Over 2,000 cases of Dengue Fever reported in 2023 so far, with peak expected between June and October
The NEA has launched its annual National Dengue Prevention Campaign earlier than usual this year.
Over 2,000 dengue cases have been reported in the first three months of the year, with 39 active dengue clusters in Singapore currently, said the National Environment Agency (NEA) on Saturday (Mar 25).
The risk of dengue transmission remains high, with 39 active dengue clusters currently.
Weekly dengue cases since the beginning of the year have remained above 100, NEA added, and a contributing factor to the relatively high weekly baseline at the start of 2023 is the high Aedes aegypti mosquito population detected in the community, which is 16 per cent higher than during the same period in February 2022.
Another factor is the continued prevalence of the previously less common DENV-3, which has been detected in large dengue clusters across the island.
Community exposure, and hence immunity, to DENV-3 is low, despite this serotype being the main driver of last year’s dengue outbreak.
NEA warned that if it’s left unchecked, Singapore may face another dengue outbreak in 2023. The last two-year dengue outbreaks happened 2013-2014, 2015-2016, and 2019-2020.
In light of this, the NEA launched its annual National Dengue Prevention Campaign early this year on Saturday. The campaign aims to rally the community to take immediate action to reduce the number of dengue cases, by highlighting areas that are at higher risk and health consequences of dengue, through this year’s tagline: “Little but Lethal”.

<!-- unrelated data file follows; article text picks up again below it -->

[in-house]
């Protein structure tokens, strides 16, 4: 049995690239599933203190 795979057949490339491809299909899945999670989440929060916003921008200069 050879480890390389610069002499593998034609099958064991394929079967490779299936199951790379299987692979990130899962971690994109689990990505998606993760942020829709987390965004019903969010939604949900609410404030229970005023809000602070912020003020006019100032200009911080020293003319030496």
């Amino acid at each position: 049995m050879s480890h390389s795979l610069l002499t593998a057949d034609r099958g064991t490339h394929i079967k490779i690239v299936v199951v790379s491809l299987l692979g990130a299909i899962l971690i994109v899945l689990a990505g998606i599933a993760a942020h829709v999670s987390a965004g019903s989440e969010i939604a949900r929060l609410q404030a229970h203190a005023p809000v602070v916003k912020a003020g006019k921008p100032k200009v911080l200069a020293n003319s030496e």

Senior Parliamentary Secretary for Sustainability and the Environment Baey Yam Keng urged members of the public to take urgent collective action to reduce mosquito breeding habitats in the fight against dengue, to avert another major dengue outbreak in 2023.
As part of the campaign, an art exhibit on severe dengue symptoms was also put up.
NEA said that local Grassroots Advisers and Leaders, with support from volunteers, will conduct house visits at dengue cluster areas and areas with high Aedes aegypti mosquito population to advise residents on common mosquito breeding habitats, and share dengue prevention tips.
To sustain a high level of awareness, the islandwide outreach will be carried out over at least three months.
To prevent the spread of dengue, residents must break up any hardened soil, lift and empty flower pot plates, overturn pails and wipe their rims, change water in vases, keep roof gutters clear and place BTI insecticide.
In order to protect themselves, residents are also encouraged to spray insecticide in dark corners of their house, apply insect repellent regularly and wear long sleeved shirts and pants.